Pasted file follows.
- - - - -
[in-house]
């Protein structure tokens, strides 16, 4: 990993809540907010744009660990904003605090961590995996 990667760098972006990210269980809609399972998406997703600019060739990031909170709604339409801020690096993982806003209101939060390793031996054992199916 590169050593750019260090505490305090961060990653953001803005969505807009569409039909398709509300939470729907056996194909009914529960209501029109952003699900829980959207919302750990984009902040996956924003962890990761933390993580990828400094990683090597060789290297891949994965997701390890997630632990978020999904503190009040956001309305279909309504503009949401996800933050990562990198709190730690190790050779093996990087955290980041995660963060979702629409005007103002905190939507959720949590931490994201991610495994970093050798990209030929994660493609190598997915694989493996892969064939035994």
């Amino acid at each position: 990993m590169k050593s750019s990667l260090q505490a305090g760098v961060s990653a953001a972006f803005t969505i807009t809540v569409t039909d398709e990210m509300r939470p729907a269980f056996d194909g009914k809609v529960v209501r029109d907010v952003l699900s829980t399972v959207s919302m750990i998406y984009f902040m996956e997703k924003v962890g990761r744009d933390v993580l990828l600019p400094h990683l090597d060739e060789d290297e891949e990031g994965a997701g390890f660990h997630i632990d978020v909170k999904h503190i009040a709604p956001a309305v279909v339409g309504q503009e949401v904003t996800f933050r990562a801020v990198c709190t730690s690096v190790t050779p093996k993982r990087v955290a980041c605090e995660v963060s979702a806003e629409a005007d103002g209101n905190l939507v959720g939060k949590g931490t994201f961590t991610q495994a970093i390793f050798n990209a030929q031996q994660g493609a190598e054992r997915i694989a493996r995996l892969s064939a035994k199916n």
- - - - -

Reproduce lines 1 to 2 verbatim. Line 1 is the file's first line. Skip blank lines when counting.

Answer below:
[in-house]
């Protein structure tokens, strides 16, 4: 990993809540907010744009660990904003605090961590995996 990667760098972006990210269980809609399972998406997703600019060739990031909170709604339409801020690096993982806003209101939060390793031996054992199916 590169050593750019260090505490305090961060990653953001803005969505807009569409039909398709509300939470729907056996194909009914529960209501029109952003699900829980959207919302750990984009902040996956924003962890990761933390993580990828400094990683090597060789290297891949994965997701390890997630632990978020999904503190009040956001309305279909309504503009949401996800933050990562990198709190730690190790050779093996990087955290980041995660963060979702629409005007103002905190939507959720949590931490994201991610495994970093050798990209030929994660493609190598997915694989493996892969064939035994």